Sunday, November 13, 2011

Live from London, Dead from India-a review of Parinda Joshi's book "Live from London"

There exist almost some uncanny parallels between Katrina Kaif and Parinda Joshi’s latest book ‘Live from London’. Both were conceived in London, both of them strategically and slyly chose India as the location to sell their respective area of arts (at least they liked to believe so), and finally and most importantly, both of them suck big time. Except for the difference that the former still manages to carry it off somehow, the latter doesn’t share the same luck.

Set in the backdrop of London, the plot primarily revolves around a clumsy teenager named Nishi Gupta who happens to be an aspiring singer and wants to make it big in the musical circuits of London. That is when she lands up in a musical reality TV show, Britain’s got talent and ends up making a complete embarrassment of herself in front of the many live and TV audience after getting verbally thrashed for her disastrous performance by the not so kind judges. The entire universe of her fairy tale dreams comes crashing down right on her face and she retreats into an incurable isolation for many days only to stuff down endless platters of Indian food served by her doting parents to show their culinary and spilling from the brim solidarity with their only daughter.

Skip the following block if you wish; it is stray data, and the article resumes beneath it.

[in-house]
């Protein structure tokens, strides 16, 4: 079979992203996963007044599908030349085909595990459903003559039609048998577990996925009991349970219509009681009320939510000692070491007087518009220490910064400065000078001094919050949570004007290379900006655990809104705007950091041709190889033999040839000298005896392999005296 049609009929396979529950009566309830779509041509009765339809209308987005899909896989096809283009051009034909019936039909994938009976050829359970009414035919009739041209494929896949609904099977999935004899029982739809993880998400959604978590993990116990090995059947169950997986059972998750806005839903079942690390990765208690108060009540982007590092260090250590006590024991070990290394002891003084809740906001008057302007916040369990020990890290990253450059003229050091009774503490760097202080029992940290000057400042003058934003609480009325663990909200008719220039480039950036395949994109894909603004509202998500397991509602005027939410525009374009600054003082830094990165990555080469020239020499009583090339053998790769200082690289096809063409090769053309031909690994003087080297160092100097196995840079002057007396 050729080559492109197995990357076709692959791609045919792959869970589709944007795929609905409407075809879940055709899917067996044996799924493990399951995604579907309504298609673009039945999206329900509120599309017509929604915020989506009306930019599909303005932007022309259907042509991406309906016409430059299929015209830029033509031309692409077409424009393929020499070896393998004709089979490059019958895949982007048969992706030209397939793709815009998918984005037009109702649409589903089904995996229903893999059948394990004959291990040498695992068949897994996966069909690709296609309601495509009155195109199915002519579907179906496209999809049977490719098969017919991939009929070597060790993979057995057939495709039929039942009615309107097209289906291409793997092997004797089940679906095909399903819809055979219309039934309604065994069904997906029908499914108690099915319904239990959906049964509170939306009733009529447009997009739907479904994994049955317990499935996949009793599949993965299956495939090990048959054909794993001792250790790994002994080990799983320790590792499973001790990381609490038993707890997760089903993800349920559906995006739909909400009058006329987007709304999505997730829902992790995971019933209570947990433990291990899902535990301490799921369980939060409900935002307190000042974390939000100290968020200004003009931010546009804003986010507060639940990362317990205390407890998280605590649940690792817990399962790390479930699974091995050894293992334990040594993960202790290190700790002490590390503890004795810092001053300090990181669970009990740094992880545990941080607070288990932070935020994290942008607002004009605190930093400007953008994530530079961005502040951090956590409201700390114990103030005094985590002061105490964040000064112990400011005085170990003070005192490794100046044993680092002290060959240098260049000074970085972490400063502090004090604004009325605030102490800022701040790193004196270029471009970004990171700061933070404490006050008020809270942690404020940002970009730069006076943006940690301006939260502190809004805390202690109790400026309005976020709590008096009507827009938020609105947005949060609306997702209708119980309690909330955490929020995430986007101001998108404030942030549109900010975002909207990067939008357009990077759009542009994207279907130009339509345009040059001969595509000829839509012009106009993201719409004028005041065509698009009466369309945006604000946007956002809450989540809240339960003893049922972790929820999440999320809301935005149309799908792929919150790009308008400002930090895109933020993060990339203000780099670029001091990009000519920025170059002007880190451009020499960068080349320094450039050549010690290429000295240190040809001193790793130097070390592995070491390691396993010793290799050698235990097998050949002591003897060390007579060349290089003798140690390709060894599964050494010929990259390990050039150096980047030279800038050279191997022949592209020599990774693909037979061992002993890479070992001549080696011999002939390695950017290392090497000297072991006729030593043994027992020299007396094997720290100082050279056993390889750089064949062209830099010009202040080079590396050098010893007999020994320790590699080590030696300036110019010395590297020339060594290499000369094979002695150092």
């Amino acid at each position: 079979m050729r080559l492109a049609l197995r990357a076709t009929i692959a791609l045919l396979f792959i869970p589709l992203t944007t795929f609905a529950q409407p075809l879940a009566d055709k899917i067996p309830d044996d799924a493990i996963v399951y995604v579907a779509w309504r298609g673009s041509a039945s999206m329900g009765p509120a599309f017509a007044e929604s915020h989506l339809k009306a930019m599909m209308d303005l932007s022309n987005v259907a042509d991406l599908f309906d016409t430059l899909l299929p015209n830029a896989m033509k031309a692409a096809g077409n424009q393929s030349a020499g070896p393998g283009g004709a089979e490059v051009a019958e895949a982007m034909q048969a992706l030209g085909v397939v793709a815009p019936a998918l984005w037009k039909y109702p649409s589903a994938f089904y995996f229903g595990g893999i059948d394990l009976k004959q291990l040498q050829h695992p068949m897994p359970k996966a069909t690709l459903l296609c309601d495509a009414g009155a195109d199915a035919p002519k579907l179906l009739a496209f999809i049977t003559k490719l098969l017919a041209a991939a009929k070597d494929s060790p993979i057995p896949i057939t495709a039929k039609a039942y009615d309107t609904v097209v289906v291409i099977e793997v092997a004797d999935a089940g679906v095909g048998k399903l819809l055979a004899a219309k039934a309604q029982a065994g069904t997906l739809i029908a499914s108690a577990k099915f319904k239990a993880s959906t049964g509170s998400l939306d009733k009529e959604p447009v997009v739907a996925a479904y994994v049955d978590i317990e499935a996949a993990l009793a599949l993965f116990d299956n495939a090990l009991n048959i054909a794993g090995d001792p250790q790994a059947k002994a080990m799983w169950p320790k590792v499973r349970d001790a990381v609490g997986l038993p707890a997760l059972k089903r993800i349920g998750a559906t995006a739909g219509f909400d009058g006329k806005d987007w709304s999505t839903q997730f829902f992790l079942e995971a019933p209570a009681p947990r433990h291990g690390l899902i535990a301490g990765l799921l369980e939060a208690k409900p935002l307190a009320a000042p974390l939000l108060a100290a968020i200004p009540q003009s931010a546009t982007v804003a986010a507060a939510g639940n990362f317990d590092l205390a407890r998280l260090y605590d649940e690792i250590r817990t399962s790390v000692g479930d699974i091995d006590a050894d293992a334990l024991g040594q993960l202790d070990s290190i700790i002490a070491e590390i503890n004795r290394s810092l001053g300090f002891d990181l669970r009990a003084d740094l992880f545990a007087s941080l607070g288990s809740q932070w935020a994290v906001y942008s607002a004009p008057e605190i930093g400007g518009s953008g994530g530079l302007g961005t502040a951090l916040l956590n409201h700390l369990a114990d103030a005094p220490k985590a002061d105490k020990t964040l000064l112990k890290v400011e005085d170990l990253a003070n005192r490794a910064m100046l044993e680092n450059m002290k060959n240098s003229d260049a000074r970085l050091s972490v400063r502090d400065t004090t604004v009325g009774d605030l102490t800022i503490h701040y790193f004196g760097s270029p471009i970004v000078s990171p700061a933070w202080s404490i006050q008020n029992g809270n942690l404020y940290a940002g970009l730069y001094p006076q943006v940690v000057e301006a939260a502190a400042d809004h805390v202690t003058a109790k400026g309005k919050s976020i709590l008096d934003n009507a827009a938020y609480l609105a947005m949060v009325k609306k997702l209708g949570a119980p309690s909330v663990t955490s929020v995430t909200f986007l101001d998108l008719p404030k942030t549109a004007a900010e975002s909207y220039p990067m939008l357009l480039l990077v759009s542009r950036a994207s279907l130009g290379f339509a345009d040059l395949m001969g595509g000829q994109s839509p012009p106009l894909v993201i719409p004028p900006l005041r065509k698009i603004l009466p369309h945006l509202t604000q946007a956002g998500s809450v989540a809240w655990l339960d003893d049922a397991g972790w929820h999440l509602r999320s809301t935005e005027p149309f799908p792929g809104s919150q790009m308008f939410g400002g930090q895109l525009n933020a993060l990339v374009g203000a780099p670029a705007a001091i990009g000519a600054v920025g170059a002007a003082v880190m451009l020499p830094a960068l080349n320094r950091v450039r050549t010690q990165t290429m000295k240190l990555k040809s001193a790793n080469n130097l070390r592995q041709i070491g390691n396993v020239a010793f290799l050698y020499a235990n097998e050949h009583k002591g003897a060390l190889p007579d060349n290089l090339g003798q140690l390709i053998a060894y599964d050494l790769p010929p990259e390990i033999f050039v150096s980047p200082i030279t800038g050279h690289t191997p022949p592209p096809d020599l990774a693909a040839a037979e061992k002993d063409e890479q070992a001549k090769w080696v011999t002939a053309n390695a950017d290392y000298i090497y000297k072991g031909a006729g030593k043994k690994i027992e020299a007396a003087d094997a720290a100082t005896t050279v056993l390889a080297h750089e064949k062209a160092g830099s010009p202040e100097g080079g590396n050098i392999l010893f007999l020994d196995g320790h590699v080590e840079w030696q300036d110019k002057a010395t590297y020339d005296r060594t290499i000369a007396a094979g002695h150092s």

Misery stricken and deeply disappointed, she ultimately decides to recollect the broken pieces of her confidence with the help of her three friends and bags a paid internship in one of the largest recording companies in the UK. The otherwise morose and bland life of Nishi takes a tangy u-turn as she assumes office and just in the nick of time, she gets into an affair with an emerging American sensation, Nick Sindhu Chapman who is being launched by the company in which she is working and happens to be insanely cute. Basking in the utter disbelief of her good fortune, she suddenly gets a new lease of life in her arm candy which leaves all the girls drooling over him and burning in envy of her and makes her almost a celebrity overnight, a feat she could not achieve because of her supposed talent. Things are running smooth as silk for her until one day Nick discovers about her on stage debacle on TV and decides to restore her “doll’s” lost pride  by giving her a chance in his upcoming album against the wish of his agent and the company( heroic!).